• Don’t change from cash-basis accounting back to cash-basis accounting. This will unnecessarily confuse your bank, lenders, and other financial institutions.
  • Don’t change from accrual accounting to cash-basis accounting. This will unnecessarily confuse your bank, lenders, and other financial institutions.

 

How to use accrual accounting in your business

  1. Get your firm baseline in place. This is the first step to using accrual accounting in your business. Record your assets and liabilities as soon as you enter them into your books. Keep track of your revenue and expenses in the same way. And don’t forget to record revenue and expenses that you’ve already recorded with cash-basis accounting.
  2. Sort your accounts receivable and accounts payable into their appropriate categories. Use your firm baseline to determine which categories your accounts receivable and accounts payable fall under. Then sort these accounts into those categories as soon as you enter them into your books.
  3. Update your bank account with the cash you’ve received. This will show a liability on your books. Once you’ve received the cash in your bank account, update that $5,000 liability with $5,000 on your books.
  4. Update your invoices or purchase orders with their values as soon as you record them on paper. This will show a liability on your books. Once you’ve recorded the invoice or purchase order on paper, update that liability on your books with that value.

 

Pro tip: If you’re new to accrual accounting, start with the balance sheet. This is the most straightforward way to get accrual accounting set up in your business. Once your firm baseline is in place, you can move on to the other financial statements.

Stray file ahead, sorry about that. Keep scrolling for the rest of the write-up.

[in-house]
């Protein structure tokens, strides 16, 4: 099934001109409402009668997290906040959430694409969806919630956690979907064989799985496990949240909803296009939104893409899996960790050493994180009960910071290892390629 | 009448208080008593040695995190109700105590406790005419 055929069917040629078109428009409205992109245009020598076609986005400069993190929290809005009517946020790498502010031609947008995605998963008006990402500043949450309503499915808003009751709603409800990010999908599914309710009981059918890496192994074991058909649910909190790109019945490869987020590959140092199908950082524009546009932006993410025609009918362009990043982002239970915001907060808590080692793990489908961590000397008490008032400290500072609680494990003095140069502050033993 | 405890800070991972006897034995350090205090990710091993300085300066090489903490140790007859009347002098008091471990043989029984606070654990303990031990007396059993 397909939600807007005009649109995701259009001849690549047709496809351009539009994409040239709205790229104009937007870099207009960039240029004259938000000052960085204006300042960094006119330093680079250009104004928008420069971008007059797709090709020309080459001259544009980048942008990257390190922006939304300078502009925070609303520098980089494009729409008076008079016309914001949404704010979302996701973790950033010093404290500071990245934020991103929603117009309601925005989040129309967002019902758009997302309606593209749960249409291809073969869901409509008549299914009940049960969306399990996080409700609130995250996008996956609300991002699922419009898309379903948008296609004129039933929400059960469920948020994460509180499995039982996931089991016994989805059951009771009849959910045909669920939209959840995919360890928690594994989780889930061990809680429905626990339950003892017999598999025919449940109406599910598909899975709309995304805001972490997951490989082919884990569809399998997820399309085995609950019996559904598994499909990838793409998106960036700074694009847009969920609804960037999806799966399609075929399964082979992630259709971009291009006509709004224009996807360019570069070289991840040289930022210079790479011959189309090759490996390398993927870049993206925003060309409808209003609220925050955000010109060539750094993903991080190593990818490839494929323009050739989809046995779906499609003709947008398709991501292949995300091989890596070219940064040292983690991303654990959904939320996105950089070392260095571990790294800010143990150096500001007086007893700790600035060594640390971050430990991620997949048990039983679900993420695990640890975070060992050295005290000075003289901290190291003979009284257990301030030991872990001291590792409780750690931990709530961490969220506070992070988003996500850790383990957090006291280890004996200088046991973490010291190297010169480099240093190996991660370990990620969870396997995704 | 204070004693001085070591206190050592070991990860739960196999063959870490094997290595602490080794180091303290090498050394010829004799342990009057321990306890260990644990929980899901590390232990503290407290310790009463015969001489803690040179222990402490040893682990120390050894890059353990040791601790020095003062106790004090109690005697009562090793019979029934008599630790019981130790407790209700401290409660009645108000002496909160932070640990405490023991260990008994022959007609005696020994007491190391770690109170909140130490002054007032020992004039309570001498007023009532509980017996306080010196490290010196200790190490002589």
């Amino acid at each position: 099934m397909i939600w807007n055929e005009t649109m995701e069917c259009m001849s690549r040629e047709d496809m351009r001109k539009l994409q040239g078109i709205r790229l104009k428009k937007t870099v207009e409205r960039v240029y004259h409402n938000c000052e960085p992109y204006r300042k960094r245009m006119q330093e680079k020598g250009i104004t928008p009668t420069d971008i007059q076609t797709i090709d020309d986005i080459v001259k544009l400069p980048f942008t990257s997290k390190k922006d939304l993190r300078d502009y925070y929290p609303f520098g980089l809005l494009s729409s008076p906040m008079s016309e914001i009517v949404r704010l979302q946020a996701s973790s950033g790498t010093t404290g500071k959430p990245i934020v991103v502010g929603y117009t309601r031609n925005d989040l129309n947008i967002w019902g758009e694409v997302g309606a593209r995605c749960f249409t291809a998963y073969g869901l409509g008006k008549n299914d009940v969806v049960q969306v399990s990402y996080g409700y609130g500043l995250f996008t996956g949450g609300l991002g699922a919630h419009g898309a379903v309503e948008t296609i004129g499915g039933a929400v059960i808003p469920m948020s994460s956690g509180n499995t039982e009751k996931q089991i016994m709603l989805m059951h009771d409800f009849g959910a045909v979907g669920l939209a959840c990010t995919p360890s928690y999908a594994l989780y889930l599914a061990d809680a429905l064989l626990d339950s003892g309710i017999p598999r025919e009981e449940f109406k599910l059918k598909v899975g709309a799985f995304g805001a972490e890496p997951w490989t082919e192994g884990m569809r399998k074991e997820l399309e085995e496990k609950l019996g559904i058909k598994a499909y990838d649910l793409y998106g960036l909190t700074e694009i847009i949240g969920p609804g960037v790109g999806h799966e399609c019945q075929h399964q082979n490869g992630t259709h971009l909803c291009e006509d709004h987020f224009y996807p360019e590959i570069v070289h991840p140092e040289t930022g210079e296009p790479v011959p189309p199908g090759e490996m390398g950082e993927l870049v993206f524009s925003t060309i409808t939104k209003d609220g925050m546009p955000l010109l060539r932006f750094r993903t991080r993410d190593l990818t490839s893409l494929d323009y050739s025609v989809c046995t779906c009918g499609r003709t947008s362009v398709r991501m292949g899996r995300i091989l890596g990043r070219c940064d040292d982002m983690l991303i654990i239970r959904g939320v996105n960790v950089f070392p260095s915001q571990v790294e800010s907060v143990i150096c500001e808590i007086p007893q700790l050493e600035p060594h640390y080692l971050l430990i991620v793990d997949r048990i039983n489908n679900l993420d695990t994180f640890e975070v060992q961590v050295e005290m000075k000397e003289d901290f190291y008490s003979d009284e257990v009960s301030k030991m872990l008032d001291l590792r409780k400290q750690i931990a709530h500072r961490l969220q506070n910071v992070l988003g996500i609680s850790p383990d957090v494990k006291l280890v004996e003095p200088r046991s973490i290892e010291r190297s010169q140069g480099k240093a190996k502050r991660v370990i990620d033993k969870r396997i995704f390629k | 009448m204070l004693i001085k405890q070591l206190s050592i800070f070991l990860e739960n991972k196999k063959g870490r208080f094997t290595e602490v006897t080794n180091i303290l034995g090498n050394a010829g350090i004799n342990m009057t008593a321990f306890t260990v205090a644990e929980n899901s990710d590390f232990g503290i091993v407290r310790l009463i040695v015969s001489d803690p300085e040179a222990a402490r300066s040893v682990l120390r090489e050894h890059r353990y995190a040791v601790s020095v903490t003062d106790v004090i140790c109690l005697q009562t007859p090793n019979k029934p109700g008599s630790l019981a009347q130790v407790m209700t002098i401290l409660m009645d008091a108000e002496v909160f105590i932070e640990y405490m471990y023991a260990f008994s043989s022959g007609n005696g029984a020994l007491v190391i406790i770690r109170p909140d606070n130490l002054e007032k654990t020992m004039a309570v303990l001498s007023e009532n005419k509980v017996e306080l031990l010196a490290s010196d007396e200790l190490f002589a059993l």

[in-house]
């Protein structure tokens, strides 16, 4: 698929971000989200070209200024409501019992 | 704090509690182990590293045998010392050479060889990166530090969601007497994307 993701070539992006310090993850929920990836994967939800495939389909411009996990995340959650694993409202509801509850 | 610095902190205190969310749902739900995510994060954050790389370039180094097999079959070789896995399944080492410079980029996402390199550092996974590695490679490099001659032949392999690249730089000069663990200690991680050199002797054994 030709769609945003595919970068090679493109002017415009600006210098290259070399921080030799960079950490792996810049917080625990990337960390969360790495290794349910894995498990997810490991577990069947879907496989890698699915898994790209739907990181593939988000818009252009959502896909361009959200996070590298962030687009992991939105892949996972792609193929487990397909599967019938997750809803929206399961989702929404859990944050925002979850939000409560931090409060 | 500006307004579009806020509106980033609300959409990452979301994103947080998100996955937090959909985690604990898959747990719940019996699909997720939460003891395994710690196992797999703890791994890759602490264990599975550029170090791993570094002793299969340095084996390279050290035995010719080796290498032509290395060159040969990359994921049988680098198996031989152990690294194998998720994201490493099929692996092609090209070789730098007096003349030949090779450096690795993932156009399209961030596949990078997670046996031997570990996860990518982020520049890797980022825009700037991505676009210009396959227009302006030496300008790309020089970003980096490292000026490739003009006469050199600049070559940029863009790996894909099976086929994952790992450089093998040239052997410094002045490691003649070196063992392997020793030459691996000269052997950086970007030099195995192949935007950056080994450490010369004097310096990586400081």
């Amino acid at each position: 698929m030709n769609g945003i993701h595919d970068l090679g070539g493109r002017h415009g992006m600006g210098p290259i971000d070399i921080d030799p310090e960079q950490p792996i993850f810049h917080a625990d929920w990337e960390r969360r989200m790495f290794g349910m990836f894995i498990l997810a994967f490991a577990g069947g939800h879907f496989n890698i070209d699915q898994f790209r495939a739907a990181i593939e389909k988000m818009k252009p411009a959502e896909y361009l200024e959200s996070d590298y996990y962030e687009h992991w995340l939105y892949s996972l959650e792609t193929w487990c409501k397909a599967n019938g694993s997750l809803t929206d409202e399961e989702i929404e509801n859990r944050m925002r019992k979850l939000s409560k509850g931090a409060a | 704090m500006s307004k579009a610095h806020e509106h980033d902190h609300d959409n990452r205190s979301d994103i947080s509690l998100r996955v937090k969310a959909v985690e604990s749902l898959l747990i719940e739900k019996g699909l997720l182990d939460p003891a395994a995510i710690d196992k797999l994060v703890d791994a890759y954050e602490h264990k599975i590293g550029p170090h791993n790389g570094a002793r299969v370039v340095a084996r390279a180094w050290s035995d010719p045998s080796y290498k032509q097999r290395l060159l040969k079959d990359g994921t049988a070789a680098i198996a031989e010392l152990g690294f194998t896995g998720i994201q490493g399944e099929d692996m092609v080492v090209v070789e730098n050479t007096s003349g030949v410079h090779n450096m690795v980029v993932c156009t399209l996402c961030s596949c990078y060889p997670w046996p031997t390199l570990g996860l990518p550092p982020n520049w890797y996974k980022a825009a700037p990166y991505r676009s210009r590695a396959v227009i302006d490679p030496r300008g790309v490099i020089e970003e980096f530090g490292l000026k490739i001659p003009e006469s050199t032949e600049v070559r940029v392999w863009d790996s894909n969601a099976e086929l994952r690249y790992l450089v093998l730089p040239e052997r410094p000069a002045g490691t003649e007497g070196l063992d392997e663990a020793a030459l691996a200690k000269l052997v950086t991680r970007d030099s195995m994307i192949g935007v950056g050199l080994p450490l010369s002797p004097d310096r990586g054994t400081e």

Should you change from cash-basis accounting to accrual accounting?

No, changing from cash-basis accounting to accrual accounting is not necessary. But it can be helpful to think of accrual accounting in more general terms than just saying “this is accrual accounting.” For example, you could say that “we only record assets when we record an expense.” This can help you think about your financial reporting in a way that’s less intimidating. You could also say that “we only record liabilities when we record a payment.” This can help you think of your financial reporting in a way that’s less intimidating.

 

The Importance of Having a Firm Baseline for Your Financial Data

If you’re just starting out with accrual accounting, you may find that your firm baseline is different every time you update your books. This isn’t ideal. It would be nice to have a consistent firm baseline in place so that you don’t have to keep making small adjustments to your books.

The best practice is to create a firm baseline that is the same at the end of every quarter. This way, you’ll know that you have the same amount of assets and liabilities at the end of each quarter. You can then use this firm baseline as a consistent foundation to make future adjustments as necessary.

 

Using Excel for Accrual Accounting

Excel can be a great tool for managing accrual accounting. You can easily sort your accounts receivable and accounts payable into the correct accrual categories, and you can quickly see a summary of your financial data at the end of each quarter.

You can also use Excel to quickly find and adjust mistakes in your firm baseline, like when you accidentally enter a dollar amount as a liability or a different amount as an asset. And Excel can be a great tool for budgeting, which we’ll discuss below.

 

Summary

Accrual accounting is one way to report your business’s financial data. It’s especially useful if your business has assets or liabilities whose value is subject to fluctuation from day to day or month to month. The best way to get started with accrual accounting is to create a firm baseline at the end of each quarter. Then use that firm baseline to record your financial data as you enter it into your books, like your accounts payable and accounts receivable, as well as revenue and expenses you’ve already recorded with cash-basis accounting.

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Date
2022-07-01